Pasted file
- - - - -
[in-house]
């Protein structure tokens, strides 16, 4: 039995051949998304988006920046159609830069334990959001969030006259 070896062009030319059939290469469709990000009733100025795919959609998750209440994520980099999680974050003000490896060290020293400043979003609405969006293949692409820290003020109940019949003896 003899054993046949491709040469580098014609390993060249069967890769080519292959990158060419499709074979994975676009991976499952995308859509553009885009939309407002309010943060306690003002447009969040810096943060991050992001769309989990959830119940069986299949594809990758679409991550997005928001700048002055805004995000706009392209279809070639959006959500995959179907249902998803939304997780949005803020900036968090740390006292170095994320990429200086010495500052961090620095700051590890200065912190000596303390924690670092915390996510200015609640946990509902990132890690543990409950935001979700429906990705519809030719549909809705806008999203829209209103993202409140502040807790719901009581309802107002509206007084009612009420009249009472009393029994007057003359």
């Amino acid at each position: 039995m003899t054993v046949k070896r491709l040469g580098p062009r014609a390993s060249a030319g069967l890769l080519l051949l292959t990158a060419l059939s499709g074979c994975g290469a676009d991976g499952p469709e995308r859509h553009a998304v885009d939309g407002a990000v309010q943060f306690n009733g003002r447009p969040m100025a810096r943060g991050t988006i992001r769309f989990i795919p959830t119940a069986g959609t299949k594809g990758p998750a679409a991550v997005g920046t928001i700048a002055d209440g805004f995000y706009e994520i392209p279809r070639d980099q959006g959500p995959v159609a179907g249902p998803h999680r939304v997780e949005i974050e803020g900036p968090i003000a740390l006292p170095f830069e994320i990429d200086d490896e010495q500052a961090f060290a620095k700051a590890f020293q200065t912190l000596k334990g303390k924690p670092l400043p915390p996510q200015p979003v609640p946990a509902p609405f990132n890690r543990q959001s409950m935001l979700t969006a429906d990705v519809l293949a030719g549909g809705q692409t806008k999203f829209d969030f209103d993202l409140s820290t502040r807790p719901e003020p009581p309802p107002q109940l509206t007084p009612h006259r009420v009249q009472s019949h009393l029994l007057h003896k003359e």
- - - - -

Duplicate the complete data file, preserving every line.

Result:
[in-house]
């Protein structure tokens, strides 16, 4: 039995051949998304988006920046159609830069334990959001969030006259 070896062009030319059939290469469709990000009733100025795919959609998750209440994520980099999680974050003000490896060290020293400043979003609405969006293949692409820290003020109940019949003896 003899054993046949491709040469580098014609390993060249069967890769080519292959990158060419499709074979994975676009991976499952995308859509553009885009939309407002309010943060306690003002447009969040810096943060991050992001769309989990959830119940069986299949594809990758679409991550997005928001700048002055805004995000706009392209279809070639959006959500995959179907249902998803939304997780949005803020900036968090740390006292170095994320990429200086010495500052961090620095700051590890200065912190000596303390924690670092915390996510200015609640946990509902990132890690543990409950935001979700429906990705519809030719549909809705806008999203829209209103993202409140502040807790719901009581309802107002509206007084009612009420009249009472009393029994007057003359």
């Amino acid at each position: 039995m003899t054993v046949k070896r491709l040469g580098p062009r014609a390993s060249a030319g069967l890769l080519l051949l292959t990158a060419l059939s499709g074979c994975g290469a676009d991976g499952p469709e995308r859509h553009a998304v885009d939309g407002a990000v309010q943060f306690n009733g003002r447009p969040m100025a810096r943060g991050t988006i992001r769309f989990i795919p959830t119940a069986g959609t299949k594809g990758p998750a679409a991550v997005g920046t928001i700048a002055d209440g805004f995000y706009e994520i392209p279809r070639d980099q959006g959500p995959v159609a179907g249902p998803h999680r939304v997780e949005i974050e803020g900036p968090i003000a740390l006292p170095f830069e994320i990429d200086d490896e010495q500052a961090f060290a620095k700051a590890f020293q200065t912190l000596k334990g303390k924690p670092l400043p915390p996510q200015p979003v609640p946990a509902p609405f990132n890690r543990q959001s409950m935001l979700t969006a429906d990705v519809l293949a030719g549909g809705q692409t806008k999203f829209d969030f209103d993202l409140s820290t502040r807790p719901e003020p009581p309802p107002q109940l509206t007084p009612h006259r009420v009249q009472s019949h009393l029994l007057h003896k003359e």